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Mittens, harpoons and one very cold canary: the history of the Antarctic in 100 surprising objects

The Telegraph logo The Telegraph 14/10/2022 Sara Wheeler
One cold Communist: Bust of Lenin at the Pole of Inaccessibility, erected by the Third Soviet Antarctic Expedition in 1958. - Sebastian Copeland © Sebastian Copeland One cold Communist: Bust of Lenin at the Pole of Inaccessibility, erected by the Third Soviet Antarctic Expedition in 1958. - Sebastian Copeland

In this jolly new polar volume, Jean de Pomereu and Daniella McCahey tell the story of the seventh continent through the popular 100-objects format. Is this ironic, these objects being mostly man-made? Antarctica, which occupies 10 per cent of the earth’s landmass, is noted for its inhumanity: a total absence of water in the abiotic interior makes it the only continent which does not sustain indigenous human life.

The authors, both young historians, have drawn on collections throughout the world to produce a robust selection “in a holistic rather than a comprehensive manner”. There are plenty of scientific relics, from James Cook’s chronometer from his second voyage, which set sail in 1772; a Magnetic Dip Circle which once measured the angle between the horizon and the Earth’s magnetic field; and an Edwardian anemometer, to test wind speed. Radio echo sounders follow, along with a nuclear reactor (yes, really) and the Dobson spectrophotometer that in 1985 alerted the world to ozone depletion in the southern hemisphere.

Yet at least 500 years before the continent’s European “discovery” in 1806, Polynesian pioneers had settled on peri-Antarctic territory, as a taoka, or “treasured possession”, in the form of a 14th-century Polynesian marine ivory fishhook found on Enderby Island, reveals. Even earlier Antarctic residents are represented in these pages by fossils – a fern, and a dinosaur femur.

As for the more familiar bipeds: their gear includes an early primus stove, a harness for manhauling from Scott’s first expedition in 1901-4, and mittens knitted by Edith Ronne, one of the first women to spend a season in the south (her husband was the commander of an American expedition to Stonington Island in the forties). Transport ranges from a pony shoe to sledges, tractors, the legendary autonomous underwater vehicle Boaty McBoatface and the SA Agulhas II, a South African polar research ship launched in 2011, and captained by the first Black ice pilot, Knowledge Bengu.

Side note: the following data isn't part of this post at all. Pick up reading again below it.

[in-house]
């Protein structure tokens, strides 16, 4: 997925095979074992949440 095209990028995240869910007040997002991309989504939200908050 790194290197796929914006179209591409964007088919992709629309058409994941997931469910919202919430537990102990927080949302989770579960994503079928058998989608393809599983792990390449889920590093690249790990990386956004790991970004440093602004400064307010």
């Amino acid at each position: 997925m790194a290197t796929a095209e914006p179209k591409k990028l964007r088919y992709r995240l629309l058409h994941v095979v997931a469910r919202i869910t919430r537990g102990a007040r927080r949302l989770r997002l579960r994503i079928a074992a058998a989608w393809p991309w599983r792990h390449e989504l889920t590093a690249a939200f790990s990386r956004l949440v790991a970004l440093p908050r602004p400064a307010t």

The James Caird is perhaps the most famous of the hundred objects. It is the caulked lifeboat in which Shackleton made his epic journey to South Georgia in 1917 after Endurance went down. (Object 97 is the Endurance wreck, so memorably discovered in March this year.)

Taxidermy of Fridtjof, the canary that travelled to Antarctica on board Roald Amundsen’s boat Fram - Museene i Akershus, Uranienborg, Norway © Provided by The Telegraph Taxidermy of Fridtjof, the canary that travelled to Antarctica on board Roald Amundsen’s boat Fram - Museene i Akershus, Uranienborg, Norway

The book is exceptionally handsome, illustrating in colour not just the selected objects, but accompanying paintings, photographs and further examples of the thing under consideration. The prose, on the other hand, hews to the anodyne. Exhibit 18 is the Aurora Australis, the expedition newspaper edited by Ernest Shackleton and Louis Bernacchi on Scott’s first expedition. Elaborating on these publications, Pomereu and McCahey write, “some from the second half of the 20th century comprise the kind of lewd material that was more prominent within male communities of the time”.

Some selections are weak. Champagne, for example (used in celebrations, apparently), a page from an Encyclopaedia Britannica shipped south by Australian explorer Douglas Mawson, or board games, the latter exemplified not by specimens deployed to fill long winters, but three monopoly-type ludic challenges patented by explorers on their return to warmer climes. But the format encourages reader disagreement: that is part of its attraction.

Thought lost: the wreck of Shackleton's Endurance, discovered earlier this year - Getty Images/Royal Geographical Society © Provided by The Telegraph Thought lost: the wreck of Shackleton's Endurance, discovered earlier this year - Getty Images/Royal Geographical Society

Geopolitical gestures pop up as nations struggle to assert territorial ambitions: the thermal suit that the Chilean president Gabriel González Videla sported, for example, on his trip to Antarctica in 1948. Soviet scientists installed a plastic bust of Lenin, and apparently Vladimir Ulyanov still keeps watch: ideological toppling takes a long time at those latitudes. Entries from the art world include “Pee Flag” (number 87) which showcases Anne Noble’s 2014 photographic series of markers designating the spot in a science camp where field personnel must pee or empty pee bottles.

Some of the objects represent categories rather than individual items (skis, hydroponic vegetables, frozen beards). These include the telephone, an entry which stimulates a discussion of the psychological implications of life without women (for most of its short human history, Antarctica has been a male-only preserve). I once spent seven months in the Antarctic, for a travel book. The authors do not cite the extract from an email from home I saw pinned on a noticeboard at South Pole Station: “Yours is bigger, but his is here”.

Antarctica: A History in 100 Objects is published by Conway at £25. To order your copy for £19.99, call 0844 871 1514 or visit Telegraph Books

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